Reasons Why You Can't Refinance a Mortgage

Poor payment history could screw up your chances of getting a refinance loan.

Poor payment history could screw up your chances of getting a refinance loan.

Before applying for a refinance loan, it's a smart move to take a look at the general state of your finances. Identifying any potential problems early on could save you a lot of heartache further down the line if there's a chance of your application being knocked back.

Equity

If your property's worth less now than it was when you bought it, negative equity could block a refinancing. Negative equity occurs when a fall in the value of a property makes it worth less than the outstanding mortgage secured on it. Homeowners who put little or no deposit down on their property and have only paid a small amount of the principal off their loan are at an increased risk of slipping into negative equity when house prices take a dive. You'll typically need equity of at least 20 percent to refinance your home, according to Realtor.com. If you're in negative equity and can't get a traditional refinance loan, you may qualify for a Home Affordable Refinance Program loan from the U.S. Department of the Treasury and Department of Housing and Urban Development.

Credit Score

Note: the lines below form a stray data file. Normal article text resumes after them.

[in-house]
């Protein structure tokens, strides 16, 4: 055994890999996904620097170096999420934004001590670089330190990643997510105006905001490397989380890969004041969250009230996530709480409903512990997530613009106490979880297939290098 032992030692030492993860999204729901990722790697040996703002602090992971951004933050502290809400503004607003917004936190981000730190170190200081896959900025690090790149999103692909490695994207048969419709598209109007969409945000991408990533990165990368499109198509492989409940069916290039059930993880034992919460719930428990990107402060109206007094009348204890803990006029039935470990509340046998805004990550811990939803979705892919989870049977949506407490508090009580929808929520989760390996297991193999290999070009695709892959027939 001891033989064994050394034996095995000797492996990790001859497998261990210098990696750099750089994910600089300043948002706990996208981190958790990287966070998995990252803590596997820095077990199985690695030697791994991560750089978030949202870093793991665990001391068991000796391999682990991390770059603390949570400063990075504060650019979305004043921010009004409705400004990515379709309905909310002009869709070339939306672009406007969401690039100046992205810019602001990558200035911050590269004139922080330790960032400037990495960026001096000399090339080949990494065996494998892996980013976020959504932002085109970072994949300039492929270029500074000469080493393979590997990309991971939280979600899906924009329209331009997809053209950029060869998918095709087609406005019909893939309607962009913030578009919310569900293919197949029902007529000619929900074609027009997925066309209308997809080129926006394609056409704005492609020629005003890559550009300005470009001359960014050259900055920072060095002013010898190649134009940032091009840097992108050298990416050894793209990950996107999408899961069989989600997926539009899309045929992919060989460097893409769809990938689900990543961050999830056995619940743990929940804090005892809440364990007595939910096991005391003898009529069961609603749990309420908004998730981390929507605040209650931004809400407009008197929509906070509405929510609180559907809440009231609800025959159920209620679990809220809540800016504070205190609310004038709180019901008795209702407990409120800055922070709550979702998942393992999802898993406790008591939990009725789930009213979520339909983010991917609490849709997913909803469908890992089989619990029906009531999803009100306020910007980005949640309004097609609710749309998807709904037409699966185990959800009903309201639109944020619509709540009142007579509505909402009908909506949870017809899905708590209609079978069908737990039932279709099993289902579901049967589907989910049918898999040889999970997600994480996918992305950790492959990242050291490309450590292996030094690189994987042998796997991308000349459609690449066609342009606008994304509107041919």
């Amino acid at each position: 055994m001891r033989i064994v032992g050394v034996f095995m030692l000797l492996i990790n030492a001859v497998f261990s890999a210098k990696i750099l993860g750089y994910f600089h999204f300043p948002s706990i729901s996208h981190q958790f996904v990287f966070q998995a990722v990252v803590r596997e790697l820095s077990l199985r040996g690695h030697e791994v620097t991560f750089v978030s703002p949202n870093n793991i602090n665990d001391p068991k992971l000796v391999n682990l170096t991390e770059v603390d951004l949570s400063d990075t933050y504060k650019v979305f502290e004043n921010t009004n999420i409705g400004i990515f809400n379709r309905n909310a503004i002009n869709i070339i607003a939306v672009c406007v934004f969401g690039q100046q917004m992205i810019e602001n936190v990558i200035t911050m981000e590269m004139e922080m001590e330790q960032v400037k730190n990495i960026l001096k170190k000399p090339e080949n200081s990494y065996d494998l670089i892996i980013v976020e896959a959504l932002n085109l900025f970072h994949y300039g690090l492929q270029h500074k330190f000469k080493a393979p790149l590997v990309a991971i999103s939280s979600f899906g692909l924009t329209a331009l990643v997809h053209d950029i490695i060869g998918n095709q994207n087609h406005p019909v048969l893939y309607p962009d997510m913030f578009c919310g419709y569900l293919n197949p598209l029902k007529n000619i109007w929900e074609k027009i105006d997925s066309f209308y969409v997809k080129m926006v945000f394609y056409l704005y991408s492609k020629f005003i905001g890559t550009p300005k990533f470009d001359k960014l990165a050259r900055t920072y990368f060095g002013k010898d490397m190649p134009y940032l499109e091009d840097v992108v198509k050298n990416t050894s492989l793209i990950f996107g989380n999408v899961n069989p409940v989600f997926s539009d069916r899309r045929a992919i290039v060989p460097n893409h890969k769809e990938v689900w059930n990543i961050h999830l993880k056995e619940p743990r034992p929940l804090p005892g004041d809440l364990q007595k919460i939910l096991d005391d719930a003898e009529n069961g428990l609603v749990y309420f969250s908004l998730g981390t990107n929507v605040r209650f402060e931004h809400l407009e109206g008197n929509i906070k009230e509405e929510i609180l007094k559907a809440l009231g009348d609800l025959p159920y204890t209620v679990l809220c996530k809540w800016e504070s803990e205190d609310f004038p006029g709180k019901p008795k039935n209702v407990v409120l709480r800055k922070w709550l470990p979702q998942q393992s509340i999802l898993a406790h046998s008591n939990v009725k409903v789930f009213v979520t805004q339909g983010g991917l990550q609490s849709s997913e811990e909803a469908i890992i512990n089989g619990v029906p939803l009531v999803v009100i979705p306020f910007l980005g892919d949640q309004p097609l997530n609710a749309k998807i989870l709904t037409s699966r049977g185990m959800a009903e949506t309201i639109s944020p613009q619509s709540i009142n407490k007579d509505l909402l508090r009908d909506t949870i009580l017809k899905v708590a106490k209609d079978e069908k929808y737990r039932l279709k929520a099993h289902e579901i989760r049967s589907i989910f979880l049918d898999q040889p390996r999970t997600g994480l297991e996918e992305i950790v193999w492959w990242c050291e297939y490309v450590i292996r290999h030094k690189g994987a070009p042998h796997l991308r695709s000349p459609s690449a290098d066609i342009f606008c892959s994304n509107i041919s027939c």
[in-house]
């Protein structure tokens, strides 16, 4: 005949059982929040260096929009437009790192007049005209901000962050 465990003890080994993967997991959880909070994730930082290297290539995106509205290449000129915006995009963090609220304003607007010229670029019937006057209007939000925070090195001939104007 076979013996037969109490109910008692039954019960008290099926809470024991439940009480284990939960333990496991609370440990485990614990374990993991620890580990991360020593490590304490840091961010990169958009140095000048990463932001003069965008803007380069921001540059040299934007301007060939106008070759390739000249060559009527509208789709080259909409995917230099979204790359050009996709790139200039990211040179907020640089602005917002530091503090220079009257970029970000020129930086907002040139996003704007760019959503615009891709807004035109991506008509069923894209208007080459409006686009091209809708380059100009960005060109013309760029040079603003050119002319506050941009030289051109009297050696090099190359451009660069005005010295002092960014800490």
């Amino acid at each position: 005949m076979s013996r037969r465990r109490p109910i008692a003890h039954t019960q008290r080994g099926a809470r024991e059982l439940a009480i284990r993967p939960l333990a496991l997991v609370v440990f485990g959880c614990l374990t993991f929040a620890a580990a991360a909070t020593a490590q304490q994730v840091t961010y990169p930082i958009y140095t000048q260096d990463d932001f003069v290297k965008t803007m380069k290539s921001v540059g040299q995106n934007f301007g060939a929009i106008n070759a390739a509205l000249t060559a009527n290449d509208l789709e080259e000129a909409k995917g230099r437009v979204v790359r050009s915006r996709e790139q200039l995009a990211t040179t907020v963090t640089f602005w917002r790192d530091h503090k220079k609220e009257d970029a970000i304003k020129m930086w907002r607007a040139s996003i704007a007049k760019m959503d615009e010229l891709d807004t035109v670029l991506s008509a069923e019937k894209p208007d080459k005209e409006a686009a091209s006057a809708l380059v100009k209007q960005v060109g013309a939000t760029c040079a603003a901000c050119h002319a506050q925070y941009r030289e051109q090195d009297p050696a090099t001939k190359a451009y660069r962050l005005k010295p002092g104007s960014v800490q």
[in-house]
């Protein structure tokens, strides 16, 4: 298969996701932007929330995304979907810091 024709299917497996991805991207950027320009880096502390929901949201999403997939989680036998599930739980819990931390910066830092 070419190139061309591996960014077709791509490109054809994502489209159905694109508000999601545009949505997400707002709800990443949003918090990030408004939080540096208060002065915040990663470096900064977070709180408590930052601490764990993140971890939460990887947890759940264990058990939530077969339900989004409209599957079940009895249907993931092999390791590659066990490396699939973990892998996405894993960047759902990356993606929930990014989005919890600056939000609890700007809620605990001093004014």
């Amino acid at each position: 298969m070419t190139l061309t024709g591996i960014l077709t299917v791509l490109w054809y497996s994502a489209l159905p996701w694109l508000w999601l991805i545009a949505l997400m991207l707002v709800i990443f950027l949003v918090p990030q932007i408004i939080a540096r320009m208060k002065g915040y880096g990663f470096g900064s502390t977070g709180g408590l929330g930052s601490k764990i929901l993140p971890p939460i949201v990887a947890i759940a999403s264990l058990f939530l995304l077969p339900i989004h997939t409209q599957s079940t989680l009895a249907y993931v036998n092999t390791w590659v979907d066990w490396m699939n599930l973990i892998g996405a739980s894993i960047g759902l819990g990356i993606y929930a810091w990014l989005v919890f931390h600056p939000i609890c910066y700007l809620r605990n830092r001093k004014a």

You'll have trouble refinancing your mortgage at a competitive rate if you've messed up your credit score since taking out your original loan. A bunch of late payments, arrears, going over credit limits or maxing out your available credit lines won't have lenders falling over themselves to win your business. Check your credit files with the three major credit bureaus for errors and get all your accounts current. You may have to carry on paying your current lender until your credit score improves enough to refinance. You'll need a credit score of 740 or higher to snag the best deals on the market, according to HSH.com.

Debt-to-Income Ratio

Lenders use a debt-to-income ratio when deciding whether or not to lend to consumers. A popular ratio used by mortgage lenders is 28/36. This means your proposed mortgage payment, including interest, taxes and insurance, should not exceed 28 percent of your gross monthly income, while your mortgage and other debt payments should not exceed 36 percent. If you've borrowed more money since moving into your property and your debts account for more than 36 percent of your income, refinancing could be a struggle. Cut your expenditures and pay down your debt before refinancing if this applies to you.

Lending Criteria

Before the sub-prime mortgage crisis, home loan lenders where dishing out cash to pretty much all-comers. Since then, they've become a lot more selective about borrowers. Being close to, but not over, the border line on equity, credit score and debt-to-income ratio could get your application to refinance knocked back.

About the Author

Michael Roennevig has been a journalist since 2003. He has written on politics, the arts, travel and society for publications such as "The Big Issue" and "Which?" Roennevig holds a Bachelor of Arts in journalism from the Surrey Institute and a postgraduate diploma from the National Council for the Training of Journalists at City College, Brighton.

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